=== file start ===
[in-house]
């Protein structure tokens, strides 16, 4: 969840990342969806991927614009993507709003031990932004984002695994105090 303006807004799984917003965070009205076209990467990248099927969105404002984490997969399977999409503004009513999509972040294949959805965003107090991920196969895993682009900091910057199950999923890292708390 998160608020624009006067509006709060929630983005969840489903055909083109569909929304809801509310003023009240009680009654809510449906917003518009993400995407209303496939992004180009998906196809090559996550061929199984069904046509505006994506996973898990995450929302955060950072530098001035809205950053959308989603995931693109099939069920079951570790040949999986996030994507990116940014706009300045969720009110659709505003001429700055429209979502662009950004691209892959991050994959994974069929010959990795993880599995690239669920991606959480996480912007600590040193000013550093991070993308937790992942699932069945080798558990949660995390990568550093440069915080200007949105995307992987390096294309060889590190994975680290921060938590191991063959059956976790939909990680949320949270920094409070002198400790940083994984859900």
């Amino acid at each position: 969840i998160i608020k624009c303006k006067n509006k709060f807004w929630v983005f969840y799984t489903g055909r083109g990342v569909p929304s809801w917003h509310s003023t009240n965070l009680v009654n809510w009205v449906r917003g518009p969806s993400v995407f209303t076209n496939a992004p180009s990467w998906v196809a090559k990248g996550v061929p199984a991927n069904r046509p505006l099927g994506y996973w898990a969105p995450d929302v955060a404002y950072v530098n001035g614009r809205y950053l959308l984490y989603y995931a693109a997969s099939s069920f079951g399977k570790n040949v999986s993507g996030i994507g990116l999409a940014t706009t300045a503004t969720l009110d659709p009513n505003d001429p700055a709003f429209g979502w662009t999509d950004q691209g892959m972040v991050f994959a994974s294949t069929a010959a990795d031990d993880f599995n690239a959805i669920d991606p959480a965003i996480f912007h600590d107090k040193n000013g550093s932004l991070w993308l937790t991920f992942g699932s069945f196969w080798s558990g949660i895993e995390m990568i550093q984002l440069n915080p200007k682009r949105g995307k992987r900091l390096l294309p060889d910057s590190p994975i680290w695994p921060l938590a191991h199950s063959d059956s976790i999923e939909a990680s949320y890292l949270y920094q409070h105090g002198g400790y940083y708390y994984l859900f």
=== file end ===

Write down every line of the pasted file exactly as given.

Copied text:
[in-house]
């Protein structure tokens, strides 16, 4: 969840990342969806991927614009993507709003031990932004984002695994105090 303006807004799984917003965070009205076209990467990248099927969105404002984490997969399977999409503004009513999509972040294949959805965003107090991920196969895993682009900091910057199950999923890292708390 998160608020624009006067509006709060929630983005969840489903055909083109569909929304809801509310003023009240009680009654809510449906917003518009993400995407209303496939992004180009998906196809090559996550061929199984069904046509505006994506996973898990995450929302955060950072530098001035809205950053959308989603995931693109099939069920079951570790040949999986996030994507990116940014706009300045969720009110659709505003001429700055429209979502662009950004691209892959991050994959994974069929010959990795993880599995690239669920991606959480996480912007600590040193000013550093991070993308937790992942699932069945080798558990949660995390990568550093440069915080200007949105995307992987390096294309060889590190994975680290921060938590191991063959059956976790939909990680949320949270920094409070002198400790940083994984859900």
């Amino acid at each position: 969840i998160i608020k624009c303006k006067n509006k709060f807004w929630v983005f969840y799984t489903g055909r083109g990342v569909p929304s809801w917003h509310s003023t009240n965070l009680v009654n809510w009205v449906r917003g518009p969806s993400v995407f209303t076209n496939a992004p180009s990467w998906v196809a090559k990248g996550v061929p199984a991927n069904r046509p505006l099927g994506y996973w898990a969105p995450d929302v955060a404002y950072v530098n001035g614009r809205y950053l959308l984490y989603y995931a693109a997969s099939s069920f079951g399977k570790n040949v999986s993507g996030i994507g990116l999409a940014t706009t300045a503004t969720l009110d659709p009513n505003d001429p700055a709003f429209g979502w662009t999509d950004q691209g892959m972040v991050f994959a994974s294949t069929a010959a990795d031990d993880f599995n690239a959805i669920d991606p959480a965003i996480f912007h600590d107090k040193n000013g550093s932004l991070w993308l937790t991920f992942g699932s069945f196969w080798s558990g949660i895993e995390m990568i550093q984002l440069n915080p200007k682009r949105g995307k992987r900091l390096l294309p060889d910057s590190p994975i680290w695994p921060l938590a191991h199950s063959d059956s976790i999923e939909a990680s949320y890292l949270y920094q409070h105090g002198g400790y940083y708390y994984l859900f």